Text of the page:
Biblical Anxieties by James Howard Kunstler
The sore beset people of this land may be good and go**am sick of politics, RussiaGate, and Trump-inspired social strife, but they may soon have something more down-to-earth to worry about: Biblical floods and plagues.
Media hysteria around the Mueller Report has nearly eclipsed news of historic flooding in the midwest that has already caused $3 billion in damage to farms, homes, livestock, and infrastructure. With spring rainfall already at 200 percent of normal levels, the National Oceanic and Atmospheric Administration (NOAA) issued a statement in late March saying, “This is shaping up to be a potentially unprecedented flood season, with more than 200 million people at risk for flooding in their communities.”
More to the point, two major western dams show disturbing signs of potential failure that may bring on unprecedented disasters. The Oroville Dam on the Feather River north of Sacramento — the highest earthen dam in the US — nearly blew out in February 2017 when record rains damaged the main spillway, threatening to send a 30-foot wall of water downstream towards California’s capital and towns along the way. When that spillway was closed to assess the damage, which was significant, the secondary emergency spillway was opened for the first time since the dam was built in 1968. It too started disintegrating and before long Lake Oroville began flowing over the top of the dam itself. The state had to order evacuation of 188,000 people in three counties. Frantic efforts to drop sandbags from helicopters stabilized the damage and, luckily, the rain stopped.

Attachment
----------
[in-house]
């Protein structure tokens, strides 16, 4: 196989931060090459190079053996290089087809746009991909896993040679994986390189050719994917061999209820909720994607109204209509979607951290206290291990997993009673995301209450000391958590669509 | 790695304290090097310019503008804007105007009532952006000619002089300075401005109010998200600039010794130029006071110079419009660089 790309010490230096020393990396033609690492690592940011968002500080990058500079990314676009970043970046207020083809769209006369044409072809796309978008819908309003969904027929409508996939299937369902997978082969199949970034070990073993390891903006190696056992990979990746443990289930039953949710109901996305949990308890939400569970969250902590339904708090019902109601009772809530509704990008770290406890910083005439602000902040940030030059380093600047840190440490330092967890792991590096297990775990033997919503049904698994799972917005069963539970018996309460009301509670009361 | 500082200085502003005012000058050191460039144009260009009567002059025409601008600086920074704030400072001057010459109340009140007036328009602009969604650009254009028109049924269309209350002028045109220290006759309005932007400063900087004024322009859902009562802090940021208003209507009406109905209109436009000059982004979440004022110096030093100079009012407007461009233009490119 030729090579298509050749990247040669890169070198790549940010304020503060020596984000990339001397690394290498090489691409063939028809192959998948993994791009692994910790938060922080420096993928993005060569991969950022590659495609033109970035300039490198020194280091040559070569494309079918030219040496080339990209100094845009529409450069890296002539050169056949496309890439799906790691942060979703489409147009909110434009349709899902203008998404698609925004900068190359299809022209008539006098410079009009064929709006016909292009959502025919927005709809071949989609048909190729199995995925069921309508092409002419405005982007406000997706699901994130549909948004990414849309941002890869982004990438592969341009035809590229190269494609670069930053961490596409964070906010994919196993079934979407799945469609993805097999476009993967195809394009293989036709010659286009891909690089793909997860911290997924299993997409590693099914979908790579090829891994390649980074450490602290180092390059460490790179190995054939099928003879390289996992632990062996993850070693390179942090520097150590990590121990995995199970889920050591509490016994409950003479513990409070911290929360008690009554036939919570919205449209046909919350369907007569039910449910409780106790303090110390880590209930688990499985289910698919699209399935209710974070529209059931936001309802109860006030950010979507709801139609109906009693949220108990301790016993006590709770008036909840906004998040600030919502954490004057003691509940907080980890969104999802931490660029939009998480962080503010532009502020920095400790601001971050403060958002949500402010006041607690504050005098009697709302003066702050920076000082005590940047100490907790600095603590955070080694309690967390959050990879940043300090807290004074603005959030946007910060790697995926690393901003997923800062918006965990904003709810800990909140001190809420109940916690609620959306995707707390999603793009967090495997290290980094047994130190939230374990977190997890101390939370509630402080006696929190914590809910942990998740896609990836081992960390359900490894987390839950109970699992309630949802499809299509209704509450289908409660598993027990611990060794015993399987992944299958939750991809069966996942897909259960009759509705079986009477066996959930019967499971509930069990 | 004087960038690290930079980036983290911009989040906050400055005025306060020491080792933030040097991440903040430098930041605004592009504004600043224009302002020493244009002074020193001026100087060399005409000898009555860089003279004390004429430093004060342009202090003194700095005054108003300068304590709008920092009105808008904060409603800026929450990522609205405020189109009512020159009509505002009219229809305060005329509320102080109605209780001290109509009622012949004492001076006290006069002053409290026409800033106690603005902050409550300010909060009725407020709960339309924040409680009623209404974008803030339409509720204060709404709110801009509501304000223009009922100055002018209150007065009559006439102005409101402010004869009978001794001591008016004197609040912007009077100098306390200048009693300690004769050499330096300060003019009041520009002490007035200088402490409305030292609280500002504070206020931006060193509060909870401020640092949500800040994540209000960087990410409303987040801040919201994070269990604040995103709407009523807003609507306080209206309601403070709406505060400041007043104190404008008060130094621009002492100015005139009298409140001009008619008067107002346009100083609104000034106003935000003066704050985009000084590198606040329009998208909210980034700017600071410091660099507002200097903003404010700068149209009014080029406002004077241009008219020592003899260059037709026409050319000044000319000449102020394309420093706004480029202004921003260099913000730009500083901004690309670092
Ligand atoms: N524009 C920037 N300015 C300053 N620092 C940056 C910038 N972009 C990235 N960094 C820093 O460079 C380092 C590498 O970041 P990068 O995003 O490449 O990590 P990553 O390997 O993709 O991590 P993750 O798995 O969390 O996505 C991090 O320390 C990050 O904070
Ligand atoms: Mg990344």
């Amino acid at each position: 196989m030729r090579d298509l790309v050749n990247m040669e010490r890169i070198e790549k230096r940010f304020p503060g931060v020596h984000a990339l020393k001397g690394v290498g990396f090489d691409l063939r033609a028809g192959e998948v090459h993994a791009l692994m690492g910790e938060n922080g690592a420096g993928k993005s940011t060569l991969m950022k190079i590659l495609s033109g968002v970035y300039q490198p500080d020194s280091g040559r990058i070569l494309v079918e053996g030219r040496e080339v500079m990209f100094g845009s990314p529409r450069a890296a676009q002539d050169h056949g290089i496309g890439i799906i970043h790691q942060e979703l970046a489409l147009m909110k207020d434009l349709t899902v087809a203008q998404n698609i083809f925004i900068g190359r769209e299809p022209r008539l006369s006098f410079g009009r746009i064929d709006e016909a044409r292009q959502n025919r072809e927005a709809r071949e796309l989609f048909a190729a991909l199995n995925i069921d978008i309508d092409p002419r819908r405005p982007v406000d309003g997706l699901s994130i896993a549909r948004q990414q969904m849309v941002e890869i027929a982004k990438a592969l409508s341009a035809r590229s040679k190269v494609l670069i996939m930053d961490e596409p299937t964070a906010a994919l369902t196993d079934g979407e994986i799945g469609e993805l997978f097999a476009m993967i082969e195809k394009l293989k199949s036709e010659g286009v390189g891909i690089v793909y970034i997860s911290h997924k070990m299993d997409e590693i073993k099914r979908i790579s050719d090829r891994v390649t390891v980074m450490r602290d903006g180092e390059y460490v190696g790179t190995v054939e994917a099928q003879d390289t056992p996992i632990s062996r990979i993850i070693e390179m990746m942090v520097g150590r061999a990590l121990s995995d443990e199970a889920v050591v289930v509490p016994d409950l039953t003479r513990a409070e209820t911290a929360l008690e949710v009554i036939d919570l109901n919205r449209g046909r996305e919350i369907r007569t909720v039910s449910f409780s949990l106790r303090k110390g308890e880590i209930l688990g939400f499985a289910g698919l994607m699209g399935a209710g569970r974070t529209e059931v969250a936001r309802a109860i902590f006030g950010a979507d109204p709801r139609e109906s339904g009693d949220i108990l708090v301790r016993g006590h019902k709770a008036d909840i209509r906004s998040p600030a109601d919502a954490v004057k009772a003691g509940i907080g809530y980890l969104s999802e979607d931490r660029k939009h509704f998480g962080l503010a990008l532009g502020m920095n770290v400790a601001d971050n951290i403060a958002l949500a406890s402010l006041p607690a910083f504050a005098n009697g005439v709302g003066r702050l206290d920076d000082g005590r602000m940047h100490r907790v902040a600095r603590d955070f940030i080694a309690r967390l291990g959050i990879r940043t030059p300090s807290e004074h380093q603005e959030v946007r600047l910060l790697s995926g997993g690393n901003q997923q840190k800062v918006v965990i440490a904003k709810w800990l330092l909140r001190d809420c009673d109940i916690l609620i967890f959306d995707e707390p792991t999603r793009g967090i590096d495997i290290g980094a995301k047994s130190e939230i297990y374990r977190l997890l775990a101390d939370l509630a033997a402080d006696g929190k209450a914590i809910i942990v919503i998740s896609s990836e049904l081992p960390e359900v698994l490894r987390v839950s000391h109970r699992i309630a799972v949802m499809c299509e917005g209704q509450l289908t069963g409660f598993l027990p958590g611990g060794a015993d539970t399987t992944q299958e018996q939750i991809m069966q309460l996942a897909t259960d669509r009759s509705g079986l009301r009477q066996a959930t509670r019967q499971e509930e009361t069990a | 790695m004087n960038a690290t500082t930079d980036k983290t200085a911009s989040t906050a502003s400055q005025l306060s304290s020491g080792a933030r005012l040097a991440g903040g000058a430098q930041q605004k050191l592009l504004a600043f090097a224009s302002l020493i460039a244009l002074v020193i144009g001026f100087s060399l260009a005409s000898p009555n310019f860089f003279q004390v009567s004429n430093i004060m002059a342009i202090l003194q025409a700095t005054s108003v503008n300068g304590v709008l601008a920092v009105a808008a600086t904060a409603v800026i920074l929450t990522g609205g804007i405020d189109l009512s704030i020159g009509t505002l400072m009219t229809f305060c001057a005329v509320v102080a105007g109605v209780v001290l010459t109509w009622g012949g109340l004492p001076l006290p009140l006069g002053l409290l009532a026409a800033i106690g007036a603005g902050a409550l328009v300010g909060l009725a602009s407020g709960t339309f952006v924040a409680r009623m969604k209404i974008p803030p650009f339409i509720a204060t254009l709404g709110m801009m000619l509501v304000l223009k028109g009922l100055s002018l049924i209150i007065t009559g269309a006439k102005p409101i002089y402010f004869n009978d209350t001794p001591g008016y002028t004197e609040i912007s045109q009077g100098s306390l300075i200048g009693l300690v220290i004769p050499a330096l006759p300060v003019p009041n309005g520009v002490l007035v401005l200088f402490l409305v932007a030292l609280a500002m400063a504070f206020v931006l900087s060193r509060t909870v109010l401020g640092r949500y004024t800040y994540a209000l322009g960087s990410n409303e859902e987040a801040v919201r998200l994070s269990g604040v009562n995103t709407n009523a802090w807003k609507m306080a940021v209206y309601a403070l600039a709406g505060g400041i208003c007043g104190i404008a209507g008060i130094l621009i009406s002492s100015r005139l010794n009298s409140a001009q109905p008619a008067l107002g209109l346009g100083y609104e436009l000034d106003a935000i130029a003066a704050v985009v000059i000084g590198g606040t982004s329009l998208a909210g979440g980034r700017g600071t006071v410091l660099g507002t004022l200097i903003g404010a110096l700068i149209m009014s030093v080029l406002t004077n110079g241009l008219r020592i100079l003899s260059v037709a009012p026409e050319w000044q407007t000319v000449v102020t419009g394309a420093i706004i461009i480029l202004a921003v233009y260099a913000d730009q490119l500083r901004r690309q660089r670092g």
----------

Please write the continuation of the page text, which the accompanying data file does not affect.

Subsequent lawsuits against the state’s Department of Water Resources revealed shoddy maintenance, theft of equipment, and poor record keeping. Now, two years later, new cracks have appeared in the repaired Oroville Dam main spillway. The Sierra Nevada snowpack stands at 153 percent above average, and the National Weather Service predicts that weak El Nino conditions with above-average Pacific Ocean temperatures are likely to produce above-average rainfall this spring along with the snowpack melt.